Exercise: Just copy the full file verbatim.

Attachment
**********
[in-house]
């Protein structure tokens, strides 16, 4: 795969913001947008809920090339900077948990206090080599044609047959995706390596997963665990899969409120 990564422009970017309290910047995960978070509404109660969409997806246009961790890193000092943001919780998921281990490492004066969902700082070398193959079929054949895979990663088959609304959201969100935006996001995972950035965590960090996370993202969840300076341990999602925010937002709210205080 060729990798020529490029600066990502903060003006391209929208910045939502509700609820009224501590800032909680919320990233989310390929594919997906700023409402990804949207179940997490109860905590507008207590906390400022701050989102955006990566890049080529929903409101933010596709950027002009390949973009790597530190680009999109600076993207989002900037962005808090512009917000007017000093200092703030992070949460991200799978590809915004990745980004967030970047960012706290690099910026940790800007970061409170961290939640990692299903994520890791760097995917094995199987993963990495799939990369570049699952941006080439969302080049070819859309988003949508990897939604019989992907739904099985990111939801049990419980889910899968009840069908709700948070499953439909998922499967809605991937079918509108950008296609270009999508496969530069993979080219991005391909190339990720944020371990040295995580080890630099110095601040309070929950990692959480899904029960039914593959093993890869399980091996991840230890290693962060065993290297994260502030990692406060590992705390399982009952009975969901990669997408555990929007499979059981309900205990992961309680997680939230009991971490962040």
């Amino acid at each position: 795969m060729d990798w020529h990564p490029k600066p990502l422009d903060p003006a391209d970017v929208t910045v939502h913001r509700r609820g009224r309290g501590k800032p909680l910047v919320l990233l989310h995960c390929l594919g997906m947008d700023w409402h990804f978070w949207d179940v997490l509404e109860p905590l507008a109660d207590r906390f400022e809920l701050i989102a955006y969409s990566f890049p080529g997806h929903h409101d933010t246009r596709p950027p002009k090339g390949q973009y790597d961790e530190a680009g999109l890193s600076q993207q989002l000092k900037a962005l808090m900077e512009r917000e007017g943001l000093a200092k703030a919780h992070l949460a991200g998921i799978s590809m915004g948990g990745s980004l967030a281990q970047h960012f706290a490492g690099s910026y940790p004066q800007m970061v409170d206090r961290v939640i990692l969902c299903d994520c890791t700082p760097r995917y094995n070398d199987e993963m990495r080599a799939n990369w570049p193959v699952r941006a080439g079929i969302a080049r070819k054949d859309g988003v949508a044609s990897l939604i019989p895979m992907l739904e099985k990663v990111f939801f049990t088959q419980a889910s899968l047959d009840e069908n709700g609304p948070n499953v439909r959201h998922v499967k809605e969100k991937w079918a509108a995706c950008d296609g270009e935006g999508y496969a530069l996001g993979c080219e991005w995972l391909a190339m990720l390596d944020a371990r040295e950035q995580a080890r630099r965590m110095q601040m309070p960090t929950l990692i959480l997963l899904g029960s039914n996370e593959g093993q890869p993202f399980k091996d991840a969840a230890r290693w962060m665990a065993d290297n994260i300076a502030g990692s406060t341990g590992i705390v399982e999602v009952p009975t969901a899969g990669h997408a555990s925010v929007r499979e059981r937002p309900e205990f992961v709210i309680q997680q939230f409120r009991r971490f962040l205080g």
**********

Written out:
[in-house]
């Protein structure tokens, strides 16, 4: 795969913001947008809920090339900077948990206090080599044609047959995706390596997963665990899969409120 990564422009970017309290910047995960978070509404109660969409997806246009961790890193000092943001919780998921281990490492004066969902700082070398193959079929054949895979990663088959609304959201969100935006996001995972950035965590960090996370993202969840300076341990999602925010937002709210205080 060729990798020529490029600066990502903060003006391209929208910045939502509700609820009224501590800032909680919320990233989310390929594919997906700023409402990804949207179940997490109860905590507008207590906390400022701050989102955006990566890049080529929903409101933010596709950027002009390949973009790597530190680009999109600076993207989002900037962005808090512009917000007017000093200092703030992070949460991200799978590809915004990745980004967030970047960012706290690099910026940790800007970061409170961290939640990692299903994520890791760097995917094995199987993963990495799939990369570049699952941006080439969302080049070819859309988003949508990897939604019989992907739904099985990111939801049990419980889910899968009840069908709700948070499953439909998922499967809605991937079918509108950008296609270009999508496969530069993979080219991005391909190339990720944020371990040295995580080890630099110095601040309070929950990692959480899904029960039914593959093993890869399980091996991840230890290693962060065993290297994260502030990692406060590992705390399982009952009975969901990669997408555990929007499979059981309900205990992961309680997680939230009991971490962040």
């Amino acid at each position: 795969m060729d990798w020529h990564p490029k600066p990502l422009d903060p003006a391209d970017v929208t910045v939502h913001r509700r609820g009224r309290g501590k800032p909680l910047v919320l990233l989310h995960c390929l594919g997906m947008d700023w409402h990804f978070w949207d179940v997490l509404e109860p905590l507008a109660d207590r906390f400022e809920l701050i989102a955006y969409s990566f890049p080529g997806h929903h409101d933010t246009r596709p950027p002009k090339g390949q973009y790597d961790e530190a680009g999109l890193s600076q993207q989002l000092k900037a962005l808090m900077e512009r917000e007017g943001l000093a200092k703030a919780h992070l949460a991200g998921i799978s590809m915004g948990g990745s980004l967030a281990q970047h960012f706290a490492g690099s910026y940790p004066q800007m970061v409170d206090r961290v939640i990692l969902c299903d994520c890791t700082p760097r995917y094995n070398d199987e993963m990495r080599a799939n990369w570049p193959v699952r941006a080439g079929i969302a080049r070819k054949d859309g988003v949508a044609s990897l939604i019989p895979m992907l739904e099985k990663v990111f939801f049990t088959q419980a889910s899968l047959d009840e069908n709700g609304p948070n499953v439909r959201h998922v499967k809605e969100k991937w079918a509108a995706c950008d296609g270009e935006g999508y496969a530069l996001g993979c080219e991005w995972l391909a190339m990720l390596d944020a371990r040295e950035q995580a080890r630099r965590m110095q601040m309070p960090t929950l990692i959480l997963l899904g029960s039914n996370e593959g093993q890869p993202f399980k091996d991840a969840a230890r290693w962060m665990a065993d290297n994260i300076a502030g990692s406060t341990g590992i705390v399982e999602v009952p009975t969901a899969g990669h997408a555990s925010v929007r499979e059981r937002p309900e205990f992961v709210i309680q997680q939230f409120r009991r971490f962040l205080g």